survey found that 67 percent of our members said their entry-level workers had fair or poor math and science skills; while 73 percent had fair or poor written communications skills and 63 percent had fair or poor verbal communications skills.

Helping individuals at all levels in the workforce pipeline have the employability skills they need to be successful remains a high priority of NJBIA. Working with the State Employment and Training Commission, we have undertaken a well-coordinated effort to ensure that there is a greater focus not only on employability skills, but that there are aligned career readiness standards for New Jersey students, so they too are ready for the world of work when the time comes.


Editorial: Take-home lessons from the PARCC



Working with educators and the Department of Education, we have ensured the career readiness standards enable students to make informed decisions about their future and meet the challenges of the 21st century workplace.

The PARCC results show less than half of students in the state reached the proficiency baseline in English and math suggesting more than half of students in New Jersey may not be learning at grade level. While these tests are not all encompassing of our students' progress, we should view these statistics as a challenge, a call-to-action to ensure that 100 percent of New Jersey's students are ready for either work or college when they graduate from high school.

Now that the PARCC scores have been released it is important to look at what these results mean and what the business community (as well as educators, parents and administrators) can do to ensure student success.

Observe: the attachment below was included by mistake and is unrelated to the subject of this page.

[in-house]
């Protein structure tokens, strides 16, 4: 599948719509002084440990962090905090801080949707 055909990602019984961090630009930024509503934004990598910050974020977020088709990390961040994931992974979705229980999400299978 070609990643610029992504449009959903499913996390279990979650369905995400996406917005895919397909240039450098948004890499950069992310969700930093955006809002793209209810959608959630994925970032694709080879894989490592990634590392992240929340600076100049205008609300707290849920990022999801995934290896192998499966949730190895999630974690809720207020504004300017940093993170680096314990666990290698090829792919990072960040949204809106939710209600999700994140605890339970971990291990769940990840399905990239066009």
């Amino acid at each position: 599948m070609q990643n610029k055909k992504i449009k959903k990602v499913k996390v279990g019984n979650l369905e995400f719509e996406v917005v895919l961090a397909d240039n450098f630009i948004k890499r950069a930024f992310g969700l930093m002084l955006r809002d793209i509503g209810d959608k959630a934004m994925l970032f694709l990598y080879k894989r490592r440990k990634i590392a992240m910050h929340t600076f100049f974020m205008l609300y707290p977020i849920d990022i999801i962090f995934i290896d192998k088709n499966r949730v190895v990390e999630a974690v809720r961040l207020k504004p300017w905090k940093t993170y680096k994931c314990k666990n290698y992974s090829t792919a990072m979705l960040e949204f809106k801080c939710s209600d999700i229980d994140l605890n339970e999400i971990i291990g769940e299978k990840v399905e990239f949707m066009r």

The state's new high-quality standards successfully align to workforce skills and college-level curriculum. They emphasize critical thinking and are equipping students with the integral skills needed to perform well in entry-level jobs. The state's exams also serve as one of many measures that objectively demonstrate how our state's future workforce compares to the rest of the country.

By emphasizing higher standards and accurate assessments, New Jersey is taking the right steps to meet the needs of the future workforce. With an evolving economy, students must be ready for the next challenge. Our state, a traditional leader in academic performance, is setting higher expectations and guiding students in the right direction toward career success.

Michele Siekerka is the president and CEO of the New Jersey Business & Industry Association.

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NJ Spotlight - Why Voices Of Newark Teens Need To Be Heard Comes Through Loud And Clear

JOHN MOONEY | NOVEMBER 4, 2015

Young participants in NJ Spotlight On Cities forum offer valuable glimpse inside the city’s schools

NJ Spotlight On Cities: Spotlight on Students from NJ Spotlight on Vimeo.

Sometimes it takes a younger voice to bring some clarity to tough public issues.

Newark’s public education system has been a flashpoint of debate for decades, and the educators and policy-makers haven’t been short of suggested solutions.

But lately, Newark students have started to speak up as well, from organized public protests by the Newark Student Union to more back-and-forth discussions.

“NJ Spotlight on Cities,” a daylong conference on urban issues in the state, highlighted the value of the quieter forums when it invited two Newark teenagers to talk about life inside the city’s schools.

Aaliya Armani Barnes, a senior at the city’s Bard High School, and Dennis Rodriguez, a senior at Newark Leadership Academy, haven’t been shy about taking advantages of their forum provided by their roles as ambassadors on the advisory board to the Newark Trust for Education, a nonprofit group.

At NJ Spotlight’s event held at New Jersey Performing Arts Center on October 16, the two spoke about the role that adults’ expectations – and sometimes the lack of expectations – have on students like themselves.

They made suggestions for reforms they said would make a real difference in their school lives – and not necessarily ones espoused by either the so-called school reformers or their foes.

And, in the end, they offered clear evidence that their generation has something important to contribute to the discussion.

Watch and listen to a short video of their appearance on NJ Spotlight’s Vimeo channel.